The treatment for red blood spots will vary depending on the underlying cause. If you suspect your fish has a bacterial or fungal infection, you should treat the entire aquarium with a broad-spectrum antibiotic or antifungal. If the red blood spots are due to physical trauma, there’s not much you can do besides giving your fish time to heal.
9. Viral Haemorrhagic Septicaemia (VHS)
Viral Haemorrhagic Septicaemia (VHS) is a highly contagious viral infection that affects fish. The most common symptoms are:
- Bleeding from the gills, eyes, and fins
- Loss of appetite
If left untreated, VHS can quickly lead to death. Because it is so contagious, it’s important to act quickly if you think your fish may be infected.
VHS is caused by a virus found in fresh, salt, and brackish water. The virus can infect a wide variety of fish, but guppy fish are particularly susceptible. VHS is often spread through contaminated water or contact with infected fish.
Unfortunately, there is no cure for VHS. Once a fish is infected, the best you can do is try to keep it comfortable and quarantined from other fish. VHS is incredibly contagious, so it’s important to take precautions to prevent the virus from spreading to other fish in your aquarium. Culling infected fish is often the best course of action to prevent the virus from spreading.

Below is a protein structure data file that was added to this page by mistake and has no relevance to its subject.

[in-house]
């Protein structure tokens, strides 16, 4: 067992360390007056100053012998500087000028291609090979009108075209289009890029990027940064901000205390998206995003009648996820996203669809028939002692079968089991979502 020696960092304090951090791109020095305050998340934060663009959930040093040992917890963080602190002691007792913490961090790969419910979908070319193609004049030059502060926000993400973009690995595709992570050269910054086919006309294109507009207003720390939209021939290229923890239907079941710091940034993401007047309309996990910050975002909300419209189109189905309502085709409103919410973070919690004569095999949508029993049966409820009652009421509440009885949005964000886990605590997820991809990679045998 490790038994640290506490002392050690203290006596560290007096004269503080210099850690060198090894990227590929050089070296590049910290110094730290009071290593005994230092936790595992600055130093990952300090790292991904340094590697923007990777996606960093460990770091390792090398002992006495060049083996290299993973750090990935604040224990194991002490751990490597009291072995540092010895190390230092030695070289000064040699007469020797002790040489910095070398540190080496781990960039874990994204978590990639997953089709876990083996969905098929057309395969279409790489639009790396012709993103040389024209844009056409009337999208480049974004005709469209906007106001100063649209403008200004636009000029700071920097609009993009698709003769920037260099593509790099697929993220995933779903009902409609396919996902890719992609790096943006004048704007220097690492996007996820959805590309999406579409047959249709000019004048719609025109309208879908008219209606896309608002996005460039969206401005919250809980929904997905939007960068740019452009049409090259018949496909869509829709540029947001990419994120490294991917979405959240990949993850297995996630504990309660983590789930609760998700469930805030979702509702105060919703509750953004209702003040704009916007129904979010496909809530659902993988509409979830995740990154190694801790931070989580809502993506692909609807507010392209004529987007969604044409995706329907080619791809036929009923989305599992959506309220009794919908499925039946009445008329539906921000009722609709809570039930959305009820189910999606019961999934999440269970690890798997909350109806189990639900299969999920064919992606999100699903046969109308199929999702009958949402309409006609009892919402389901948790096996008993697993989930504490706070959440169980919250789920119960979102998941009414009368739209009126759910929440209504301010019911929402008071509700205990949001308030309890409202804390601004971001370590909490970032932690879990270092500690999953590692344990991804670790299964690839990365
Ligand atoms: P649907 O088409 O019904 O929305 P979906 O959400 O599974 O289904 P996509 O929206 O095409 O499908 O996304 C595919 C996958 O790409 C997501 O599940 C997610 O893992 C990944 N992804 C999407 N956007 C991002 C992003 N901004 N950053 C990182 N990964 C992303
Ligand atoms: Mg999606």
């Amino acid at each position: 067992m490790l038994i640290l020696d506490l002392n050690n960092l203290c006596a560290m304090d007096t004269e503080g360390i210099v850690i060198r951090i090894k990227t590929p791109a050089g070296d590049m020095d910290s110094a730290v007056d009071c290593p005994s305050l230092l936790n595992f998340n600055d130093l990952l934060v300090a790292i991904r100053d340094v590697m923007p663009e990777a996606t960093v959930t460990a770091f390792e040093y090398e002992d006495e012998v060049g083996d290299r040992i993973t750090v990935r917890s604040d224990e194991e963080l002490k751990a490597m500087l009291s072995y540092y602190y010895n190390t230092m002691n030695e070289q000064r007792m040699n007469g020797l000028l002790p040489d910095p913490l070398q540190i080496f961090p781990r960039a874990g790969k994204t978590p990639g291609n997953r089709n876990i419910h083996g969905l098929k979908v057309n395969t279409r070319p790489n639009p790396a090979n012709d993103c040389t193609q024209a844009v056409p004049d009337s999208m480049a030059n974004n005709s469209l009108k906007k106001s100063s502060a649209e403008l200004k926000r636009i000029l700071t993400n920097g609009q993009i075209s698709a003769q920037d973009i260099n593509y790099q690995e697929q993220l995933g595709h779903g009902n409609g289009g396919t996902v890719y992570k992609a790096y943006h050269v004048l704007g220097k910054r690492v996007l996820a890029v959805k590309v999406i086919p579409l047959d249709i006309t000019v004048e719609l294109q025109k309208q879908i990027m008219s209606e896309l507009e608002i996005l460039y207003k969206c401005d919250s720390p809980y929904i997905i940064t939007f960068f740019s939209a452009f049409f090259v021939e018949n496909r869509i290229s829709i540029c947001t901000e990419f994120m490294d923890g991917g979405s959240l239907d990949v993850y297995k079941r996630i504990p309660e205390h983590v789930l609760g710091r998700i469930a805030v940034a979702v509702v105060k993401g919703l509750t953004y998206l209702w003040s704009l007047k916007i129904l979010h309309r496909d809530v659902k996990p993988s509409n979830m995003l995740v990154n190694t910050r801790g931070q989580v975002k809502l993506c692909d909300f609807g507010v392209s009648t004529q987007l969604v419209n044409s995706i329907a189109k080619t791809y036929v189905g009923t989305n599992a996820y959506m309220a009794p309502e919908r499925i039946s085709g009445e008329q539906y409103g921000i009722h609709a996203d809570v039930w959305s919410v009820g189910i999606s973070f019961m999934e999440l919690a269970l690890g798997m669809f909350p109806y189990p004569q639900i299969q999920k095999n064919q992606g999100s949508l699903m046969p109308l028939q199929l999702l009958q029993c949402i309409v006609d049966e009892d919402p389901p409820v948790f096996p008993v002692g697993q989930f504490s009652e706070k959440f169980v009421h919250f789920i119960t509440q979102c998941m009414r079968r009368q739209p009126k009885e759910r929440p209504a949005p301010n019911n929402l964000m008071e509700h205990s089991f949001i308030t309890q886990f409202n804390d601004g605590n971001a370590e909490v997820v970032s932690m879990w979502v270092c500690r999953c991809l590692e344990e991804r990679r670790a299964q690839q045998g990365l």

10. Popped Eyes
Fish pop-eye, also known as exophthalmia, is a condition in which the eyes protrude from the sockets. Your guppy’s eyes will look larger than normal and appear bulging. The condition can affect one or both eyes. In most cases, the eyes simply bulge, but remain clear and functional. However, the eyeball may have a cloudy or milky appearance in severe cases, causing blindness.
Because of the discomfort caused by popeye, your pet fish may display reduced activity levels. The loss of appetite, particularly in severe cases, can also lead to weight loss.
There are a number of different things that can cause popeye in guppies. The most common cause is poor water quality. Many guppies also injure themselves by swimming into things or getting nipped by other fish. Infections, both bacterial and fungal, are also common causes of popeye.